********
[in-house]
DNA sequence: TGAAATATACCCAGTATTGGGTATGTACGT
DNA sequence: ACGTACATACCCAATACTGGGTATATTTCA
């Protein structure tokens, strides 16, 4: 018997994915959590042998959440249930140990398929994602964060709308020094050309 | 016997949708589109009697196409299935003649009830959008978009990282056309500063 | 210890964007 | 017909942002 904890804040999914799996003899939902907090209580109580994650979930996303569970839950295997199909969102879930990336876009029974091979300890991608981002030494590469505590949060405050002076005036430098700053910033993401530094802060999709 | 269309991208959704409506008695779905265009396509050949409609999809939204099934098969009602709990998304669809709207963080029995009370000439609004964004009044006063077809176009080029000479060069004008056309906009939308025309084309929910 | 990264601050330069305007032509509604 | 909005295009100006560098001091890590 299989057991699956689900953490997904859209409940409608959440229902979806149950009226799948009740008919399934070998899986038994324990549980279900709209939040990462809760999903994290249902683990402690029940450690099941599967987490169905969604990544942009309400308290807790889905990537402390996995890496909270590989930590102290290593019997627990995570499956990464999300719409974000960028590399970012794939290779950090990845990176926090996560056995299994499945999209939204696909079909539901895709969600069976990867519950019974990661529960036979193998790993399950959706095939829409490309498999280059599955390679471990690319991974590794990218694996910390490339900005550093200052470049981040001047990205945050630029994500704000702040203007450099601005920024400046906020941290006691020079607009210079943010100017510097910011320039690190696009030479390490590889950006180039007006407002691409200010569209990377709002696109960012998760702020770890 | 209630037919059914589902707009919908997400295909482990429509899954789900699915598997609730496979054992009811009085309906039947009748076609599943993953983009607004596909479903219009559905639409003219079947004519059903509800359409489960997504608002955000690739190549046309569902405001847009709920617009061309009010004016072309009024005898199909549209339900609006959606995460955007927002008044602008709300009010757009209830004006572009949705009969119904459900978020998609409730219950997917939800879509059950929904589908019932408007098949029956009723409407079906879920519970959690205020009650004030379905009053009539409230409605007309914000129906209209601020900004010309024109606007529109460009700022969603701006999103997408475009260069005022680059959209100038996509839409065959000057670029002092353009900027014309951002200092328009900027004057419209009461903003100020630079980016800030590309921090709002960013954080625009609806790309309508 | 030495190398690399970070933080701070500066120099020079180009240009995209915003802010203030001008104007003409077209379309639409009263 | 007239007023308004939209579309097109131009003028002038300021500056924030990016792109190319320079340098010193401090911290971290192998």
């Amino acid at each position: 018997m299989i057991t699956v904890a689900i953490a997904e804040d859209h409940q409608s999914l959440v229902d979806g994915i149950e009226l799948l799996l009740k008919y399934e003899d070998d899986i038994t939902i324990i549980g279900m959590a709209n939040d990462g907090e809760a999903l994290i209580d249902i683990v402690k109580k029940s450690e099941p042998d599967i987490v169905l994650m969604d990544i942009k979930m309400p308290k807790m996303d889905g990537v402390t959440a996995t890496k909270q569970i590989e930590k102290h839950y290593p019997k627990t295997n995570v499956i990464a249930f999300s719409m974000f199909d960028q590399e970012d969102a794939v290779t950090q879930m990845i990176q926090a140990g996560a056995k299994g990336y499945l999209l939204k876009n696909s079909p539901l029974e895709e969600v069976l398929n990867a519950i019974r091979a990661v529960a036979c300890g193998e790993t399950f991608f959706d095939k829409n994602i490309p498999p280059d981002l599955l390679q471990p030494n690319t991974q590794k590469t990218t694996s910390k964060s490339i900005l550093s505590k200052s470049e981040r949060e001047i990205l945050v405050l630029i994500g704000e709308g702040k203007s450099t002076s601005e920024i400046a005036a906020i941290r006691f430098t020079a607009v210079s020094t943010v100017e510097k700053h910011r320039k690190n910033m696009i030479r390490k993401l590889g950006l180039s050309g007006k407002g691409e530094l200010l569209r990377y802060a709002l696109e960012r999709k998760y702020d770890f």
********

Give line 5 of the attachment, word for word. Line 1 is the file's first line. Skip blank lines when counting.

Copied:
């Amino acid at each position: 018997m299989i057991t699956v904890a689900i953490a997904e804040d859209h409940q409608s999914l959440v229902d979806g994915i149950e009226l799948l799996l009740k008919y399934e003899d070998d899986i038994t939902i324990i549980g279900m959590a709209n939040d990462g907090e809760a999903l994290i209580d249902i683990v402690k109580k029940s450690e099941p042998d599967i987490v169905l994650m969604d990544i942009k979930m309400p308290k807790m996303d889905g990537v402390t959440a996995t890496k909270q569970i590989e930590k102290h839950y290593p019997k627990t295997n995570v499956i990464a249930f999300s719409m974000f199909d960028q590399e970012d969102a794939v290779t950090q879930m990845i990176q926090a140990g996560a056995k299994g990336y499945l999209l939204k876009n696909s079909p539901l029974e895709e969600v069976l398929n990867a519950i019974r091979a990661v529960a036979c300890g193998e790993t399950f991608f959706d095939k829409n994602i490309p498999p280059d981002l599955l390679q471990p030494n690319t991974q590794k590469t990218t694996s910390k964060s490339i900005l550093s505590k200052s470049e981040r949060e001047i990205l945050v405050l630029i994500g704000e709308g702040k203007s450099t002076s601005e920024i400046a005036a906020i941290r006691f430098t020079a607009v210079s020094t943010v100017e510097k700053h910011r320039k690190n910033m696009i030479r390490k993401l590889g950006l180039s050309g007006k407002g691409e530094l200010l569209r990377y802060a709002l696109e960012r999709k998760y702020d770890f």